Canadian stocks fell, led by producers of uranium and other raw materials, as a new stimulus package from the Bank of Japan failed to stem the impact of the March 11 earthquake on global equity markets.
Cameco Corp., the world’s second-largest uranium producer, sank 13 percent as Japan struggled to contain a disaster at a nuclear-power plant. Manulife Financial Corp., which had 120 life insurance sales offices in Japan as of Dec. 31, dropped 3.5 percent. West Fraser Timber Co., Canada’s largest lumber producer, rose 4.7 percent as forestry stocks jumped on the prospect of rebuilding in Japan.
The Standard & Poor’s/TSX Composite Index declined 55.06 points, or 0.4 percent, to a six-week low of 13,619.19.
The nuclear crisis “is affecting how people in the U.S. are thinking about their fledgling nuclear expansion,” said Doug Davis, vice chairman of Toronto-based money manager Davis-Rea Ltd., which manages C$425 million ($436 million). “Who are you going to sell your uranium to if the Americans don’t expand nuclear power plants and the Japanese don’t need it for a while?”
The S&P/TSX sank 4.1 percent last week, the most since July, as U.S. jobless claims increased, Moody’s Investors Service cut Spain’s debt rating and oil retreated from a post-2008 high. The Canadian benchmark has climbed 1.3 percent this year, less than half of the gain of the S&P 500.
The count of deaths from the 8.9-magnitude earthquake and subsequent tsunami reached 1,823, with 2,369 missing, Japan’s National Police Agency said today. A second explosion occurred at the Fukushima power plant north of Tokyo, where military staff members tried to prevent a meltdown.
Japan’s central bank deployed 15 trillion yen ($183 billion) into money markets to assure financial stability. The Nikkei-223 Stock Average tumbled 6.2 percent, the most since December 2008.
Japan is the fourth-biggest buyer of Canadian exports behind the U.S., U.K. and China, according to Statistics Canada.
The nuclear crisis may cause delays in plant construction, especially in earthquake-prone areas like China, Greg Barnes, a Toronto-Dominion Bank analyst, wrote in a note to clients today. Japan accounts for about 12 percent of global demand for uranium, a nuclear fuel.
Cameco Corp. fell 13 percent, the most since October 2008, to C$31.70 after Barnes cut his rating on the shares to “hold” from “buy.”
Uranium One Inc., a mining company controlled by Moscow-based ARMZ Uranium Holding, slumped 28 percent to C$4.31. Denison Mines Corp., which produces the metal in the U.S. and Canada, tumbled 22 percent to C$2.48.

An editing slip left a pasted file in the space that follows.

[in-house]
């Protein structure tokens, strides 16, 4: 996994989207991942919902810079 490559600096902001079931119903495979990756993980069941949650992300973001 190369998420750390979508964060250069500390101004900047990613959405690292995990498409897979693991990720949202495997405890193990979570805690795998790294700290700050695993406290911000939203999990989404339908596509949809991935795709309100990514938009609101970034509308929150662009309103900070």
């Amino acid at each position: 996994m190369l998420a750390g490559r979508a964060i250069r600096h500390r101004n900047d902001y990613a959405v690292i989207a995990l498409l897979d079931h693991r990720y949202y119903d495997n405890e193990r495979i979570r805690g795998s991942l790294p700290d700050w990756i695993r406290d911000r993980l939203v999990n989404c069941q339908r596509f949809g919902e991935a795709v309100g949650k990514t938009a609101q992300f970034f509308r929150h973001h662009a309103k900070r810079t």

Most S&P/TSX financial stocks fell after AIR Worldwide, a disaster modeler, said Japanese insurers and global reinsurance companies that backstop their policies may face as much as 2.8 trillion yen in claims related to the earthquake.
Manulife, which derived 18 percent of its revenue from Asia in the 12 months ending Sept. 30, declined 3.5 percent to C$16.74. Great-West Lifeco Inc., Canada’s second-largest insurer, dropped for a sixth day, slipping 1.4 percent to C$25.49. Fairfax Financial Holdings Ltd. lost 1.4 percent to a 19-month low of C$348.70.
EnCana Corp., Canada’s biggest natural gas producer, climbed 4.2 percent to C$31.07. Natural gas futures gained 0.7 percent on speculation Japan will need more of the fuel with nuclear-power production reduced.
Forestry companies surged. In a note dated March 11, Richard A. Kelertas, an analyst at Dundee Securities Ltd., told clients the rebuilding effort in Japan “should have a positive impact on most of the North American timber, lumber and building-materials stocks.”
West Fraser Timber gained 4.7 percent to C$53.22 after Kelertas raised his rating on the stock to “buy” from “neutral.” Canfor Corp., another lumber producer upgraded by Kelertas, advanced 3.3 percent to $13.50. Sino-Forest Corp., Canada’s largest forestry company by market value, increased 2.6 percent to C$21.32.
Teck Resources Ltd., Canada’s largest base-metals and coal producer, lost 2.7 percent to C$49.56 after saying weather conditions will lead to below-average first-quarter coal sales.
Equinox Minerals Ltd., which mines copper in Africa, slid 7.1 percent to C$4.84. The shares have plunged 23 percent since Feb. 27, the day before Equinox said it would bid C$4.8 billion for Lundin Mining Corp.
Petrobank Energy & Resources Ltd., a western Canadian energy producer, retreated 5.3 percent to C$19.64 after Philip R. Skolnick, an analyst at Canaccord Financial Inc., cut his rating on the company to “speculative buy” from “buy.” Petrobakken Energy Ltd., in which Petrobank has a majority stake, fell for a ninth day, decreasing 5.8 percent to a record-low C$17.75.
Gabriel Resources Ltd., which is developing a gold mine in Romania, tumbled 12 percent, the most since August 2009, to C$7.14. In a telephone interview, Chief Executive Officer Jonathan Henry attributed the decline to the removal of the stock from the Market Vectors Junior Gold Miners exchange-traded fund.
The Van Eck Securities Corp. fund owned 10.7 million Gabriel Resources shares as of March 11.